Soil Improvement – some vegetable plants improve soil conditions for other plants. For example, legumes (beans, peas etc) draw nitrogen from the atmosphere and add it to the soil around them.
Decoy Plants – there are plants that emit odors that aid in masking the odors of insect-desirable vegetable plants.

Free Companion Planting Chart:



Good Companions



AsparagusBasil, Coriander, Dill, Parsley, Carrots, Tomatoes, MarigoldsGarlic, Potatoes, OnionsMarigolds, Parsley, Tomato protect from asparagus beetles
BeansBeets, Brassicas, Carrot, Cabbage, Cauliflower, Cucumber, Celery, Chards, Corn, Eggplant, Peas, PotatoesAlliums (chives, garlic, leeks, onions), Peppers, Tomatoes For Broad Beans: FennelCorn is a natural trellis, and provides shelter for beans. Beans provide nitrogen to the soil.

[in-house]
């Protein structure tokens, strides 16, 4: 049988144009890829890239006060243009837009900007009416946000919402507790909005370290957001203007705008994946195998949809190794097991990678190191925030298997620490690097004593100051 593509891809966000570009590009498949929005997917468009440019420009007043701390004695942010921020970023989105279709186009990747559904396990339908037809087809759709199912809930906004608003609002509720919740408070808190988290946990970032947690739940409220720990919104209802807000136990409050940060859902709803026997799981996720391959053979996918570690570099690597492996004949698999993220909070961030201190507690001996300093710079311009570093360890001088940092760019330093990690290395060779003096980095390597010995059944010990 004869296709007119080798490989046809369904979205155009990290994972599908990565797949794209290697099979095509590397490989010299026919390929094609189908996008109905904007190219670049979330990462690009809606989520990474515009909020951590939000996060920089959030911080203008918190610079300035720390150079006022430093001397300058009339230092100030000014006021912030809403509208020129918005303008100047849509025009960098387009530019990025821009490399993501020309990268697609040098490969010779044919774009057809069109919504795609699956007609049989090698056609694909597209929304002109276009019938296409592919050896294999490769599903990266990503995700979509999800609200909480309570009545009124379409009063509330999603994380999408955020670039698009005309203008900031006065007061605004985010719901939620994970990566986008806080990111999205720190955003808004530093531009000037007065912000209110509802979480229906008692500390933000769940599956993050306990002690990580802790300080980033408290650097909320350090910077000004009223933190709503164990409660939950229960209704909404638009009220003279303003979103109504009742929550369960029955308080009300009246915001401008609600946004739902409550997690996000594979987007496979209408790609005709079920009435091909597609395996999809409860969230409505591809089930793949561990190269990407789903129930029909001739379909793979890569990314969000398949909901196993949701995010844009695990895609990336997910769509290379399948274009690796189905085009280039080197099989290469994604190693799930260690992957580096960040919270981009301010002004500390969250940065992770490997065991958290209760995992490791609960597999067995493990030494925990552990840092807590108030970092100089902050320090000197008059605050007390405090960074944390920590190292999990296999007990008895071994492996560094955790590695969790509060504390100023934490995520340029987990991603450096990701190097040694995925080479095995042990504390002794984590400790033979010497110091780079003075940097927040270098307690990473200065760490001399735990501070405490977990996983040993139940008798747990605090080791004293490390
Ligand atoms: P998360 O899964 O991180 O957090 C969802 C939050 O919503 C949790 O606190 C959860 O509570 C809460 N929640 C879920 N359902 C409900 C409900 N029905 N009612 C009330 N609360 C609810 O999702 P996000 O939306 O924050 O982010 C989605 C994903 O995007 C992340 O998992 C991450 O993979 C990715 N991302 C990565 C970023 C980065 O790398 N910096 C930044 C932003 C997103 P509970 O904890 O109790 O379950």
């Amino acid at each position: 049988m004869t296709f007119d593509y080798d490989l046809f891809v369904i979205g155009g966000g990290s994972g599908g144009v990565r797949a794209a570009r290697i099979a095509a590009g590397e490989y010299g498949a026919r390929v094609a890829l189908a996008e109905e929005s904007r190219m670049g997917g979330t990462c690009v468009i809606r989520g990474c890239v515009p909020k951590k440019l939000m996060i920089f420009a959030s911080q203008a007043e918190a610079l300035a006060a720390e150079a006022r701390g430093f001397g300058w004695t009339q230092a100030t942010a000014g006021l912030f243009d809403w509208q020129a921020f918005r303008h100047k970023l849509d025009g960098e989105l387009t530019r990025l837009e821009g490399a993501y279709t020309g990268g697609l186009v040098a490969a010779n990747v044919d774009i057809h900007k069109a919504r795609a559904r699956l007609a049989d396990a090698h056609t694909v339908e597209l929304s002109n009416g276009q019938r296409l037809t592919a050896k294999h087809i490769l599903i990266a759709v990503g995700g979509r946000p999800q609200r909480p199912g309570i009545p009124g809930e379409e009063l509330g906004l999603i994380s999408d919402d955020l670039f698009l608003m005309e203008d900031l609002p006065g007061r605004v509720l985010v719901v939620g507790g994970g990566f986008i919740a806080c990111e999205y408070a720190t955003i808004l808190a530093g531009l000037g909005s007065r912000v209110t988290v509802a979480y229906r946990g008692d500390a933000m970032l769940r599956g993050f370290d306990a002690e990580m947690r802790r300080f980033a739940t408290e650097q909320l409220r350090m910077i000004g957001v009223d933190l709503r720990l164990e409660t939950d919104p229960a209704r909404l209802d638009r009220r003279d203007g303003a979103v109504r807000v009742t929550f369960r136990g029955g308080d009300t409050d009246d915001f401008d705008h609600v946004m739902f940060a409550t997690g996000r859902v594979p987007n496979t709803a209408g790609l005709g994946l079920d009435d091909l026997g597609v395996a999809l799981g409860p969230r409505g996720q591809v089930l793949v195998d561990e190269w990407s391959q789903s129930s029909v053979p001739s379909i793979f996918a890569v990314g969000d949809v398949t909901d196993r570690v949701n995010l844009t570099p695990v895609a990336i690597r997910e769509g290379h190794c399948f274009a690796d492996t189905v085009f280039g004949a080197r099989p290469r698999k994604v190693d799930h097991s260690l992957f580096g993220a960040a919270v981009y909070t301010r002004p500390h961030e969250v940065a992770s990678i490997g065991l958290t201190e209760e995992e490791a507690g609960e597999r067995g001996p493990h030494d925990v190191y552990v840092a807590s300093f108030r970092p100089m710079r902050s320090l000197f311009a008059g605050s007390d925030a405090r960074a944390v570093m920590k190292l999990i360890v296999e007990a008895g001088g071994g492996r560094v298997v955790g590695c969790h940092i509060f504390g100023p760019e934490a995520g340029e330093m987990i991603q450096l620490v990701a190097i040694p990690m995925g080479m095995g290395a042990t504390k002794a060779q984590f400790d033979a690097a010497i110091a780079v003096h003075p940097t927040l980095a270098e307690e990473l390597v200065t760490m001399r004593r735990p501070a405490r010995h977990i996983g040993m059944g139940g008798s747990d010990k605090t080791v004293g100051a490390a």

BeetsBrassicas (ie. broccoli, brussels sprouts, cabbage, cauliflower, collard greens, kohlrabi, turnip), Kohlrabi, Garlic, Lettuce, Onion, SagePole and Runner BeansThe beans and beets compete for growth. Composted beet leaves add magnesium to the soil when mixed.
BroccoliBasil, Bush Beans, Chamomile, Cucumber, Dill, Garlic, Lettuce, Marigold, Mint, Onion, Potato, Radish, Rosemary, Sage, Thyme, TomatoGrapes, Mustard, Oregano, Strawberry, TomatoRosemary repels cabbage fly. Dill attracts wasps for pest control.
Brussels SproutsDill, Potato, ThymeStrawberry, Tomato
CabbageBeets, Bush Beans, Celery, Chamomile, Dill, Mint, Onion, Potato, Oregano, Rosemary, SageBeans (Pole and Runner), Mustards, Peppers, Strawberry, TomatoCelery, onion and herbs keep pests away. Rosemary repels cabbage fly.
CarrotsBeans (Bush and Pole), Garlic, Lettuce, Onion, Parsley, Peas, Rosemary, TomatoDill, ParsnipBeans provide nitrogen in soil which carrots need. Onion, parsley and rosemary repel the carrot fly